CS 651: Modern Research in Computer Graphics
Goal: Minor extension to Assignment 1. My sense is that nearly everybody ran out of time, so this assignment is mostly to give you a chance to get assignment 1 done right.
Assigned: Tuesday, September 29th
Due: Monday, October 5th by 9 AM
- If you haven't yet, read the red OpenGL book, Chapters 1-5
- I have the xforms library compiled for Solaris at /home/luebke/lib/solaris/libforms.a
- You may also wish to check out GLUI (GLUT-based User Interface), a C++ library which provides a simple way to add a GUI to your GLUT application. GLUI has the advantage of being completely built on top of GLUT, and thus guaranteed to run native anywhere. See http://www.cs.unc.edu/~rademach/glui
Synopsis: Extend and/or finish your OpenGL viewer for polygonal objects. Again, you need only support a single object. This time you must implement a GUI with:
- Sliders or spinners to control material parameters (ambient, specular, diffuse, etc.)
- Sliders to control the background color
- A Quit button to exit the program and a Reset button to reset all viewing parameters
- A button or radio button pair to toggle between wireframe and shaded modes
- A button or radio button pair to toggle between inspect and walkthrough modes
- Sliders to control azimuth and elevation of a directional light source
- We continue to use the .poly format:
- You may ignore normals specified in the file and calculate per-triangle normals using the cross-product of two edges if you wish (don't forget to normalize!)
- You must support triangles and quadrilaterals, but may ignore larger polygons
- All models are built to a different scale. Find the model's extent and adjust:
- Your initial camera position
- The near and far clipping planes (you may want to adjust these each frame)
- Camera translation increments for walkthrough mode
- Inspect mode should support moving closer to or farther from the center of the object. You may wish to use a second mouse button, a modifier key, or a GUI slider for this.
Grading: The same grading criteria described in assignment 1 still apply; fulfilling the requirements gets a B+ and getting an A requires doing something extra. The grade for assignment 1.1 will be used instead of assignment 1.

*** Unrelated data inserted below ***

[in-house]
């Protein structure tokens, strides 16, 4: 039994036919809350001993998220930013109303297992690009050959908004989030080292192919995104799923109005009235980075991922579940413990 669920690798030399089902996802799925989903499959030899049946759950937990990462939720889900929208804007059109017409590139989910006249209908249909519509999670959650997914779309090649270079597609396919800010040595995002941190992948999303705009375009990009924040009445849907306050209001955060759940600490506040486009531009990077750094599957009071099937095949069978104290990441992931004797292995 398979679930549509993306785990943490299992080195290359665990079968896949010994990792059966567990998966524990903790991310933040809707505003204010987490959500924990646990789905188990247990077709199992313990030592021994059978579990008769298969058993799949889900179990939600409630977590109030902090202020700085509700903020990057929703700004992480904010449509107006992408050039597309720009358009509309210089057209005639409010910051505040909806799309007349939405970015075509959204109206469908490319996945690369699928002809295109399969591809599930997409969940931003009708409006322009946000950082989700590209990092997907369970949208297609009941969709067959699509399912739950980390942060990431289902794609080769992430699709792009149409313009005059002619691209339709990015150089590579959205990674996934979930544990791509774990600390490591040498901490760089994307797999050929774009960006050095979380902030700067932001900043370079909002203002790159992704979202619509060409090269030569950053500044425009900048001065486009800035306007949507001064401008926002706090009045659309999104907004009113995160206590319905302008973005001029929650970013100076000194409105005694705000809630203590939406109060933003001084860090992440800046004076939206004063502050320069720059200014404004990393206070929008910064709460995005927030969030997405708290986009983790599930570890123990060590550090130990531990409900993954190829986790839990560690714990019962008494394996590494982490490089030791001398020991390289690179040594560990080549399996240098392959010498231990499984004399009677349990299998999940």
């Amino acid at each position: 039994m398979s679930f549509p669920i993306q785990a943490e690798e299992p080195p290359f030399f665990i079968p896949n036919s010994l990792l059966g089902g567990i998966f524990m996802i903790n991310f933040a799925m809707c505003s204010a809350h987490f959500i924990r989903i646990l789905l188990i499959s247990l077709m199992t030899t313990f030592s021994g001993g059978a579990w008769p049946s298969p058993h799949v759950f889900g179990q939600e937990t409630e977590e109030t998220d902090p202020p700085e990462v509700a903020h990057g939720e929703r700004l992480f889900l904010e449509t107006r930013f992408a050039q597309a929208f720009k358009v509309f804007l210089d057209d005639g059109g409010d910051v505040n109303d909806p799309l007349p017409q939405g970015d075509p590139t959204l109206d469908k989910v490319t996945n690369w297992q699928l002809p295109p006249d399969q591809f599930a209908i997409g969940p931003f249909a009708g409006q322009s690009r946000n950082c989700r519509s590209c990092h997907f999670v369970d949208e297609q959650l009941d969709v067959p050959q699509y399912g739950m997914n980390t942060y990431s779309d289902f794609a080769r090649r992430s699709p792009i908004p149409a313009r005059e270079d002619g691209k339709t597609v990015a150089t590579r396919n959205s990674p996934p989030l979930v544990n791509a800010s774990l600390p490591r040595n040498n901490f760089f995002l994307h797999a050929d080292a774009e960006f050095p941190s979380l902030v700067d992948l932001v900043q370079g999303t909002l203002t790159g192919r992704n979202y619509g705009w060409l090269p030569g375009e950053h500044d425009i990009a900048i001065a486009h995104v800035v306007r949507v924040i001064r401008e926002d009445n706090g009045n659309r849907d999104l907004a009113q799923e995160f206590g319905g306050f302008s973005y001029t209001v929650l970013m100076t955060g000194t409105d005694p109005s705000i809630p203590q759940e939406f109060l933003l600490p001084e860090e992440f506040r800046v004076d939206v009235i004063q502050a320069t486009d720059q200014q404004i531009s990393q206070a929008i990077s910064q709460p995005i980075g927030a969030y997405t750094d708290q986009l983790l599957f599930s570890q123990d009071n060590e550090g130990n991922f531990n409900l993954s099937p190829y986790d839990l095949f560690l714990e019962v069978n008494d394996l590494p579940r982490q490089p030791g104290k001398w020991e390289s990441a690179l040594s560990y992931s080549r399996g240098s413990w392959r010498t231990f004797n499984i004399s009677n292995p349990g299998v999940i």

Turning in the assignment: Same as before. Send me mail by nine o'clock Monday morning directing me to your completed assignment & README file. You don't need to print out the source code this time.
- The gluLookAt() function is the easiest way to implement walkthrough mode. Keep track of the camera position and a view vector. You may use a constant up vector.
- Turn off lighting when rendering in wireframe mode, and use glColor() to set the color of the lines to the current material diffuse color.
- Be very careful to initialize all the sliders, radio buttons, and so on in the GUI to the initial values actually used.
- If you use Xforms, you probably want to use the non-blocking fl_check_forms() call rather than the blocking fl_do_forms() call. The easiest way to integrate Xforms and GLUT is to call fl_check_forms() from the idle function set in GLUT.
- If the motion callback registered with GLUT redraws the object every time it is called, the mouse events can pile up in the queue, causing the display to fall behind. Instead, have the motion callback call glutPostRedisplay(), and have a display callback that actually draws the scene.
- Start now! I'm around all week to help if you have problems, but not over the weekend. Most people underestimated the time the assignment would take, and weren't satisfied with what they turned in. Don't make that mistake again.
Remark: David Coppit observed that he felt as if he were reinventing the wheel, and asked whether good read-in-a-file-and-fly-around programs don't already exist. I've thought about this and decided that the answer is, "not really". Plenty of commercial modeling packages will read files (usually in their own proprietary formats) and let you view them, and VRML plug-ins for web browsers will let you fly around a 3-D scene described in the VRML format. But that's about it. When people want a viewer, they usually write one. Higher-level graphics APIs than OpenGL (such as Performer, Inventor, and Farenheit) may make the job easier, but these are still programming toolkits rather than turnkey applications.
So will you have to write OpenGL code for your project? If what you're doing is strictly geometric (e.g., an LOD algorithm) you might be able to use VRML and a web browser. But if you're doing anything interesting in the way of interactive rendering (such as dynamic LOD, cells & portals, hierarchical image caching, etc…) you'll probably use OpenGL or one of the higher-level APIs mentioned above. This assignment may not be extensive enough to give you useful boilerplate, but it will certainly introduce you to OpenGL and some of the issues involved in rendering simple scenes.